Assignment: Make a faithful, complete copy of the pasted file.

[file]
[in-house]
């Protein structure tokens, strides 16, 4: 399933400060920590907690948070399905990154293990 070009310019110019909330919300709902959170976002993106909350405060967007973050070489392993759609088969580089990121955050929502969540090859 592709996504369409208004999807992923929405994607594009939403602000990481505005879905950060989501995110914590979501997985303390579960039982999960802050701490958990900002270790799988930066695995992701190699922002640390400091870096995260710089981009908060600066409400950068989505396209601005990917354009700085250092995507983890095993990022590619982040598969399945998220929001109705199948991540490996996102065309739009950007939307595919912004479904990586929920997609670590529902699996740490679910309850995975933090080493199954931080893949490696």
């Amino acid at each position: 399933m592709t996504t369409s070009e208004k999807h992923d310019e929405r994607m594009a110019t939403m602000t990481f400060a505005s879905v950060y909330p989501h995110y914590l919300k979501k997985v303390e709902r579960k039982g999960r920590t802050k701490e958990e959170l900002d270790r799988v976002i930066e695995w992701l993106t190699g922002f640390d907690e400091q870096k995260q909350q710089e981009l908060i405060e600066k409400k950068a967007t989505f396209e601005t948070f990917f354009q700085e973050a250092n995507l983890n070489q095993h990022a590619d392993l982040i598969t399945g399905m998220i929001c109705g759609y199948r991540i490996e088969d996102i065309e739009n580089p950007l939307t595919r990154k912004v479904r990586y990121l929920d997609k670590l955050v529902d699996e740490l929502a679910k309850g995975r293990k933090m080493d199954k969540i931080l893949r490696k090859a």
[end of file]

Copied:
[in-house]
């Protein structure tokens, strides 16, 4: 399933400060920590907690948070399905990154293990 070009310019110019909330919300709902959170976002993106909350405060967007973050070489392993759609088969580089990121955050929502969540090859 592709996504369409208004999807992923929405994607594009939403602000990481505005879905950060989501995110914590979501997985303390579960039982999960802050701490958990900002270790799988930066695995992701190699922002640390400091870096995260710089981009908060600066409400950068989505396209601005990917354009700085250092995507983890095993990022590619982040598969399945998220929001109705199948991540490996996102065309739009950007939307595919912004479904990586929920997609670590529902699996740490679910309850995975933090080493199954931080893949490696």
């Amino acid at each position: 399933m592709t996504t369409s070009e208004k999807h992923d310019e929405r994607m594009a110019t939403m602000t990481f400060a505005s879905v950060y909330p989501h995110y914590l919300k979501k997985v303390e709902r579960k039982g999960r920590t802050k701490e958990e959170l900002d270790r799988v976002i930066e695995w992701l993106t190699g922002f640390d907690e400091q870096k995260q909350q710089e981009l908060i405060e600066k409400k950068a967007t989505f396209e601005t948070f990917f354009q700085e973050a250092n995507l983890n070489q095993h990022a590619d392993l982040i598969t399945g399905m998220i929001c109705g759609y199948r991540i490996e088969d996102i065309e739009n580089p950007l939307t595919r990154k912004v479904r990586y990121l929920d997609k670590l955050v529902d699996e740490l929502a679910k309850g995975r293990k933090m080493d199954k969540i931080l893949r490696k090859a």